Dollar Up but at Seven-Week Low as U.S. Bond Yields Soften

Dollar Up but at Seven-Week Low as U.S. Bond Yields Soften – The dollar inched up on Wednesday morning in Asia but remained near multi-week lows as subdued U.S. bond yields also diminished the U.S. currency’s yield appeal.

The U.S. Dollar Index that tracks the greenback against a basket of other currencies inched up 0.01% to 91.40 at 12:37 AM ET (4:37 AM GMT) but was at a seven-week low.

The USD/JPY pair inched up 0.01% to 108.09.

The AUD/USD pair edged down 0.16% to 0.7711 and the NZD/USD pair inched down 0.07% to 0.7168.

The USD/CNY pair inched up 0.02% to 6.4493 while the GBP/USD pair edged down 0.11% to 1.3920.

The dollar did get some support, however, as global shares pulled back from record highs as COVID-19 numbers continue to soar globally and put paid to expectations of a quick economic recovery.

The dollar index “has broken down through a key short-term support level at 91.30 and can see further downside to the low 90s,” with the euro rising to around $1.22, Westpac analysts in a note.

“We were looking for the [index] to top in the third quarter when second derivative U.S. rebound measures crest and Europe gets her vax act together, but the early indications are that vaccinations across Europe are picking up pace already,” the note added.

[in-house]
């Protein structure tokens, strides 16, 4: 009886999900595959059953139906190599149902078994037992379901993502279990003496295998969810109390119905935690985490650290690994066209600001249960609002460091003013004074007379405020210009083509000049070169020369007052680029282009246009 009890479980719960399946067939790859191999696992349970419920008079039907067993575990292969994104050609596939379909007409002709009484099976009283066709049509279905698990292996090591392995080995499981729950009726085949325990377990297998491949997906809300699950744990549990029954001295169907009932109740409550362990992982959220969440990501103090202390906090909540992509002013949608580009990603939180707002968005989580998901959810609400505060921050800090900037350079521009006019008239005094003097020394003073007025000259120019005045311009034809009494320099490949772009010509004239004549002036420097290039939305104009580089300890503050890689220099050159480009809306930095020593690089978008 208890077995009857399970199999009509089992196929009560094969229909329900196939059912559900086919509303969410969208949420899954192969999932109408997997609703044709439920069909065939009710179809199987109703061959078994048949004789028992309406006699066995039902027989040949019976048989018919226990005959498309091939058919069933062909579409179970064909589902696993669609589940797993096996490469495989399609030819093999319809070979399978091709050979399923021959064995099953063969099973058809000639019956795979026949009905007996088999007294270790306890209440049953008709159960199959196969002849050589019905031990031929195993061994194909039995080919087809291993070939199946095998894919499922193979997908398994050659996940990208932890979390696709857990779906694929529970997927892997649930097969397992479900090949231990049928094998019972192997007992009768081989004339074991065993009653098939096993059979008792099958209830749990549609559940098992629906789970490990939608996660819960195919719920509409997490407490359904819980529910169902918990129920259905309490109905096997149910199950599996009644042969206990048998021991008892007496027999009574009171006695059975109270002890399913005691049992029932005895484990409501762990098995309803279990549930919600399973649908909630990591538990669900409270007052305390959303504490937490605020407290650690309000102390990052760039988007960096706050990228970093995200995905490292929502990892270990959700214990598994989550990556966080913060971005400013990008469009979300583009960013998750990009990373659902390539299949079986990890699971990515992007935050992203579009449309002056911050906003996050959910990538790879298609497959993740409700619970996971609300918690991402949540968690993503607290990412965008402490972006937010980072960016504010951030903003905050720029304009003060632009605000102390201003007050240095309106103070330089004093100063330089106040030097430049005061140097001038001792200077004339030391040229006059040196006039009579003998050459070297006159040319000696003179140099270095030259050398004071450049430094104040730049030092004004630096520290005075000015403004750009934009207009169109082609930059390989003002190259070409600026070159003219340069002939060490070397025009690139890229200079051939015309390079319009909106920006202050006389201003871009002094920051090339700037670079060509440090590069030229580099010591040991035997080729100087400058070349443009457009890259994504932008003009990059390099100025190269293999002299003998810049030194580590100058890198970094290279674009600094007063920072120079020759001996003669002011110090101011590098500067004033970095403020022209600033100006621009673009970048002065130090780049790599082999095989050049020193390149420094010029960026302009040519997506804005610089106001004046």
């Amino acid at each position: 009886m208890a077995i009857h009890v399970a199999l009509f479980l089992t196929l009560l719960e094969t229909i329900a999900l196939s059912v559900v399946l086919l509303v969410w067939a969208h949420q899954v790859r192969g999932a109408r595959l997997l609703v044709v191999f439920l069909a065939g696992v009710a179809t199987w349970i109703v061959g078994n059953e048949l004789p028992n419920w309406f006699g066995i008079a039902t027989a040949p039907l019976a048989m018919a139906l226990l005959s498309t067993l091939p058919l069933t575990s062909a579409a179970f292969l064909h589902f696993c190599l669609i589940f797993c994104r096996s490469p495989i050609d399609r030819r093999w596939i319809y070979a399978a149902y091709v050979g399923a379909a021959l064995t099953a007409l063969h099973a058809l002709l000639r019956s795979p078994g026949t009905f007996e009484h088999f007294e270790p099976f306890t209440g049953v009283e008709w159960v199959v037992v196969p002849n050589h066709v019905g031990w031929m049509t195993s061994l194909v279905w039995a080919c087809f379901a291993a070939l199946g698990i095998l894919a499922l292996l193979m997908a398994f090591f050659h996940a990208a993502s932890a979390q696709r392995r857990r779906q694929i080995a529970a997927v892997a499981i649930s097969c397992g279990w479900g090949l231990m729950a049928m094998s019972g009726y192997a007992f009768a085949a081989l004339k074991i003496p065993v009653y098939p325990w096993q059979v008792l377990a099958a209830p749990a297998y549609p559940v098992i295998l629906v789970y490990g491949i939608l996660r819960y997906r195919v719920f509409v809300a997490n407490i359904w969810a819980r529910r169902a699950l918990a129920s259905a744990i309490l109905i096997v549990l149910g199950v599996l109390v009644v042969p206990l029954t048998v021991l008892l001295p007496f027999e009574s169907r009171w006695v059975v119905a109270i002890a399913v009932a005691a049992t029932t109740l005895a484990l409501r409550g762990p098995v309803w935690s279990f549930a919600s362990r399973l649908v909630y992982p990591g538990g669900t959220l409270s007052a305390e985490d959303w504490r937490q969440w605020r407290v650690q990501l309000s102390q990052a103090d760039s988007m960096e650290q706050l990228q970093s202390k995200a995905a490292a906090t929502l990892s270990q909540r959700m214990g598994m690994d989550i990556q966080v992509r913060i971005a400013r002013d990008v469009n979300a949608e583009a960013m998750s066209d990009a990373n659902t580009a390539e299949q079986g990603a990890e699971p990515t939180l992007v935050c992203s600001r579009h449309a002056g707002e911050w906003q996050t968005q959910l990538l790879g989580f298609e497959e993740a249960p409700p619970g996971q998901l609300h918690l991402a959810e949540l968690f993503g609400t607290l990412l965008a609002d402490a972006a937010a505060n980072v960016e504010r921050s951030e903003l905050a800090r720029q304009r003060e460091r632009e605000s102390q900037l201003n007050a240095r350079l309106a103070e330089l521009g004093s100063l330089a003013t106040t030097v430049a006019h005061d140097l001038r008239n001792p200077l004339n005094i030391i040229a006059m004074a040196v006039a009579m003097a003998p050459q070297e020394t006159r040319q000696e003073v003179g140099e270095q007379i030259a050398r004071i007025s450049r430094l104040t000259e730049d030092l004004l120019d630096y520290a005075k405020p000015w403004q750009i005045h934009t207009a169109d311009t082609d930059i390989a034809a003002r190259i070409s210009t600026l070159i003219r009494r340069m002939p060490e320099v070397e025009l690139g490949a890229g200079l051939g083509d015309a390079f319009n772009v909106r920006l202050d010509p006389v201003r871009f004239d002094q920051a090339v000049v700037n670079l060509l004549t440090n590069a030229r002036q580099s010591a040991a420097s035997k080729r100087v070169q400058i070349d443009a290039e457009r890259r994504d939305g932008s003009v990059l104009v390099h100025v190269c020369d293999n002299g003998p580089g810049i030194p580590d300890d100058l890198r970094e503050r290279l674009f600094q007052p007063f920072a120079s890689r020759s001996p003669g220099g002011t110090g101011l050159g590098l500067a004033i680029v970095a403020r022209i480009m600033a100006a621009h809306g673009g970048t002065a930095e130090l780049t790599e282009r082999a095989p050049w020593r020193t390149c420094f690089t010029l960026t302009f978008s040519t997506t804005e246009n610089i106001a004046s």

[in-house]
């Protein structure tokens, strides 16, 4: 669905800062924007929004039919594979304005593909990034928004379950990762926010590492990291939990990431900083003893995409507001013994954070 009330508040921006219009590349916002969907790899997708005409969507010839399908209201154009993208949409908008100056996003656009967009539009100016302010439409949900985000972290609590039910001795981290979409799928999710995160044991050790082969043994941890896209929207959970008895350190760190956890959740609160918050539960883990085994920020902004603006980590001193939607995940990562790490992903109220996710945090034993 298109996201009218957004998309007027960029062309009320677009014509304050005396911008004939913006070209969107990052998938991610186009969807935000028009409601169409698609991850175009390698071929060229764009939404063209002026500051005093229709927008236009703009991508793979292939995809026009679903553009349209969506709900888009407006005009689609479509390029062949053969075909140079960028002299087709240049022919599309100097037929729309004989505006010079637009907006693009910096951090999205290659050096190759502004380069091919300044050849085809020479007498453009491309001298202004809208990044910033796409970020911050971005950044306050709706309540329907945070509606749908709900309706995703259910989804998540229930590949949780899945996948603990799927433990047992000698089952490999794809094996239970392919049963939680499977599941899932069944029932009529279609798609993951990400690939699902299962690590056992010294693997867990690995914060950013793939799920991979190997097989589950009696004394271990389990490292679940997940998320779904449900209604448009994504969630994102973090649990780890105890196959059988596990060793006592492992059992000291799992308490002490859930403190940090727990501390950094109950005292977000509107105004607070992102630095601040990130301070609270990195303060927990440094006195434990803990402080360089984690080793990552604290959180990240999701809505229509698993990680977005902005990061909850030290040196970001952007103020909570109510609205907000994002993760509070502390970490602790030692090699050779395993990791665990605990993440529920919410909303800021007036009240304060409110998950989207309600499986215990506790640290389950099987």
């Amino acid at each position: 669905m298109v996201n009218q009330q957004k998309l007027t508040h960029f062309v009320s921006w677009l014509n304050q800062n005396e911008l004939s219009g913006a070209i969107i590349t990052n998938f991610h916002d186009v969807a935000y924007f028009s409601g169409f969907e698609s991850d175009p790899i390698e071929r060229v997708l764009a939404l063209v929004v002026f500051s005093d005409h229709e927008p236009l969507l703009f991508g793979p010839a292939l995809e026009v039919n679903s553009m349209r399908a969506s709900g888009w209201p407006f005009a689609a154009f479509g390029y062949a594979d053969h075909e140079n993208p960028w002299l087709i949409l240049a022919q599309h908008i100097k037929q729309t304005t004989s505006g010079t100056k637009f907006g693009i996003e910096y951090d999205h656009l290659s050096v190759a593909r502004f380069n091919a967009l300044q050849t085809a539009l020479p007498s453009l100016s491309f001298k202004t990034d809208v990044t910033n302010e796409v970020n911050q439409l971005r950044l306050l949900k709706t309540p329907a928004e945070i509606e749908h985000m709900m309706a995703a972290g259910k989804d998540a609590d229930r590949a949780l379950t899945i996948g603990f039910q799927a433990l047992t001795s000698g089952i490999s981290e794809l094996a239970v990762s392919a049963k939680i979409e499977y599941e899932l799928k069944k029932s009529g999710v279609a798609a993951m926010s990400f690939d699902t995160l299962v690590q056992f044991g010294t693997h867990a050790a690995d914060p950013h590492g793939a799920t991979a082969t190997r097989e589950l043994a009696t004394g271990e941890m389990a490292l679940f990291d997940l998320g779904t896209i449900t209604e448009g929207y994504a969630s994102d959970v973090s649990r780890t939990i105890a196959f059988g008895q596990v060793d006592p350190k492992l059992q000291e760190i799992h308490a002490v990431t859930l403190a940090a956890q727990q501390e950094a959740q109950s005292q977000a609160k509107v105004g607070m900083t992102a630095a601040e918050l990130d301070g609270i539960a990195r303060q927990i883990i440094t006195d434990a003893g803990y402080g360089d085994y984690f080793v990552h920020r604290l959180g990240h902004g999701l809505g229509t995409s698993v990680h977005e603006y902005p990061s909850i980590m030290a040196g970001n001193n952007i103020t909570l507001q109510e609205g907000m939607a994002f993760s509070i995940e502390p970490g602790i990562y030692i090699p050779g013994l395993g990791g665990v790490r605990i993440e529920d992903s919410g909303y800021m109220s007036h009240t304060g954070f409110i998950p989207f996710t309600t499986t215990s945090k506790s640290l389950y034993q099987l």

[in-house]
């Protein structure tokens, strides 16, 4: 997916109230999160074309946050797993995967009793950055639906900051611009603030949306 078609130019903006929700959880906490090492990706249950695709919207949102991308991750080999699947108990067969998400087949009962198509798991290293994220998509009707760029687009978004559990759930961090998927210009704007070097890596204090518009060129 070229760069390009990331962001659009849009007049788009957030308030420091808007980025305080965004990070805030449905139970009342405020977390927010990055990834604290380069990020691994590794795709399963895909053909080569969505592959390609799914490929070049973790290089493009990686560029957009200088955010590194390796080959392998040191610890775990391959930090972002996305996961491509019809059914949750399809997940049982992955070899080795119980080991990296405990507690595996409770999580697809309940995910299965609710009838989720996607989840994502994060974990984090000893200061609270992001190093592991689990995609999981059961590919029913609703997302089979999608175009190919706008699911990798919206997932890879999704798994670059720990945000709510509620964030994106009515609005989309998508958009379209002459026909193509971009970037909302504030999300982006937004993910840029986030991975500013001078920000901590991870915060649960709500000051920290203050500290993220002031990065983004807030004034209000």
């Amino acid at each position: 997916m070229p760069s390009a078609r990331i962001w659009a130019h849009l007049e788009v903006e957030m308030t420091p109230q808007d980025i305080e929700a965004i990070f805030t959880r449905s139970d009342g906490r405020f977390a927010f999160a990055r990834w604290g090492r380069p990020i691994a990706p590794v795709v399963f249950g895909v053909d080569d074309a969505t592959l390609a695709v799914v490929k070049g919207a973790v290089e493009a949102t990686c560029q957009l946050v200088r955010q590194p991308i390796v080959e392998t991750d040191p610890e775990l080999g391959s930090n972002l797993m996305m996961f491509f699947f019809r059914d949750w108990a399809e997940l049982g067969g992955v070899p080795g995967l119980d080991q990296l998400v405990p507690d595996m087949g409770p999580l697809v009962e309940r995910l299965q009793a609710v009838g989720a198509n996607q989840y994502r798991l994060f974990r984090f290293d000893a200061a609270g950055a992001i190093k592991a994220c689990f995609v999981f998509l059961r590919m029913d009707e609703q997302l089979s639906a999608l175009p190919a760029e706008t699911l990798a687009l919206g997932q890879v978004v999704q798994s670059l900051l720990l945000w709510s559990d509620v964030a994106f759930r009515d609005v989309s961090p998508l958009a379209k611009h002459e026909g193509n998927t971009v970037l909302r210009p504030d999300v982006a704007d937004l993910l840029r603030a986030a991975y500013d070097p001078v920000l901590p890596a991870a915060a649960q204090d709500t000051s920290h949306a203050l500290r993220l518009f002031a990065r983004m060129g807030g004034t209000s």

The euro traded at $1.2039, after climbing to a seven-week high of $1.2079 during the previous session. The European Union’s procurement of an additional 100 million doses of the COVID-19 vaccine produced by BioNTech SE (F:22UAy) and Pfizer Inc. (NYSE:PFE) also lent support to the single currency.

The European Central Bank is also due to hand down its policy decision on Thursday.

Investors’ flight to safety also boosted the yen, another safe-haven currency, and the Japanese currency climbed to a seven-week high against the dollar.

The benchmark 10-year Treasury yield hovered around the 1.56% mark and near its lowest level since mid-March 2021, continuing its consolidation following its retreat from a 14-month high at the end of March. Mounting evidence that the U.S. Federal Reserve will be slower in tightening monetary policy than it had appeared to the market have led to declines in U.S. yields and the dollar in April, according to some investors.

Meanwhile, surging COVID-19 numbers globally also triggered investor caution. India reported 1,761 deaths from COVID-19, a record daily toll, and there were more than 142.5 million COVID-19 cases as of Apr. 21, according to Johns Hopkins University data.

In cryptocurrencies, bitcoin was near the $56,000 mark, consolidating after it fell to as low as $51,541.16 on Sunday and after setting a record high at $64,895.22 on Apr. 14.

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